- XPO expects to benefit from shippers increasing e-commerce volume, reshuffling supply chains to explore reshoring and increasingly looking to outsource supply chain management, XPO Chief Strategy Officer Matthew Fassler said on the company's earnings call Thursday morning.
- Despite revenue falling 17% year over year, growth in e-commerce volume during the coronavirus pandemic was a bright spot for the company during the second quarter, executives said. Revenue in XPO's last-mile segment grew 3% year over year in the quarter. "Our last mile specialization in heavy goods continues to benefit from the growth of e-commerce, and we saw strong demand for home improvement goods and exercise equipment," Fassler said.
- Fassler said the company has also seen interest from customers that are exploring automating operations but consider the cost of entry too high and the technology hard to implement on their own. XPO is also seeing more demand from customers looking to outsource some of their e-commerce capacity. "In the short run, customers need interim capacity to manage peaks in demand, especially since the pandemic has made buying patterns less predictable," he said. "In the mid-term, they're interested in arranging additional distribution centers for supplemental capacity on a regional basis."
Sales through online channels increased significantly during the pandemic as storefronts closed and shoppers turned to the internet for many purchases. This led to a 93% year-over-year increase in digital spending in May, according to a MasterCard report.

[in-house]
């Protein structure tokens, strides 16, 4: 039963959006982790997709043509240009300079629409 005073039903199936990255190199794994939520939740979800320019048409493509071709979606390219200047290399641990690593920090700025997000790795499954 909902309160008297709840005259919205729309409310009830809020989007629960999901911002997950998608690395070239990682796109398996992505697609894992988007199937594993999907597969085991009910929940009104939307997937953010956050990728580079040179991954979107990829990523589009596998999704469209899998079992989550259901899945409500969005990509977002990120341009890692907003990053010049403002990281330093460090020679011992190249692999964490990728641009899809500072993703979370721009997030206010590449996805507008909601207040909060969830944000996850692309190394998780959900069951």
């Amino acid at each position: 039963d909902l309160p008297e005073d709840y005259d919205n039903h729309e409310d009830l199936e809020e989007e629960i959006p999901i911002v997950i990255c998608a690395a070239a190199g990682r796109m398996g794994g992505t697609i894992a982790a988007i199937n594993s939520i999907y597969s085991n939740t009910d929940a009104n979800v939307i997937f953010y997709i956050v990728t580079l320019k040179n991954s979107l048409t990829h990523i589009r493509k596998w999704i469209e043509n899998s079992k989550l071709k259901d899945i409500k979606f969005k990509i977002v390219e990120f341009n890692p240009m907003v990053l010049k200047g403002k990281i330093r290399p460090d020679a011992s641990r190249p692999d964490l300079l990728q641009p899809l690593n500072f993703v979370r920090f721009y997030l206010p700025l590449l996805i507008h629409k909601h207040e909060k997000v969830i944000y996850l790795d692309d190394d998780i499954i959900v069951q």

"The surge in e-commerce has really pulled forward demand we expected to move online by a couple of years," Fassler said.
As a result, customers are approaching XPO looking for larger distribution centers and more e-commerce facilities, he said.
Outsourcing is one of the main growth drivers in the broader logistics industry, CEO Bradley Jacobs told analysts on the call. However, XPO's logistics revenue fell more than 8% in the second quarter.
"More and more companies — and particularly during the pandemic — are putting their hands up and saying, 'You know what? Let's outsource more, or even all, of our supply chain needs to people who do this for a living full time,'" Jacobs said, crediting the company's technology, data and understanding of supply chain trends with helping to obtain this volume.
XPO won three large contracts during the quarter, which Jacobs referred to as "whales." One was a $250 million contract with Arla Foods for delivering dairy products in the United Kingdom. The other two are e-commerce facilities in the U.S. West Coast: One is for a branded apparel company that will ramp up to 400 robots, and one is for a fast-fashion retailer that will ramp up to 500 robots.
XPO has built out its warehousing facilities with robotics that include robotic arms and automated guided vehicles.
"These will be some of the most automated warehouses in the world," Jacobs said of the two planned e-commerce facilities.
Fassler said XPO's sales team is beginning to increasingly hear about nearshoring as they talk with customers "who are considering, over the long run, of moving their means of production closer to their consumers."
Moving supply chains is a trend playing out in the U.S. and European markets, he said. "So, we expect to see business opportunities emanate from that," he said.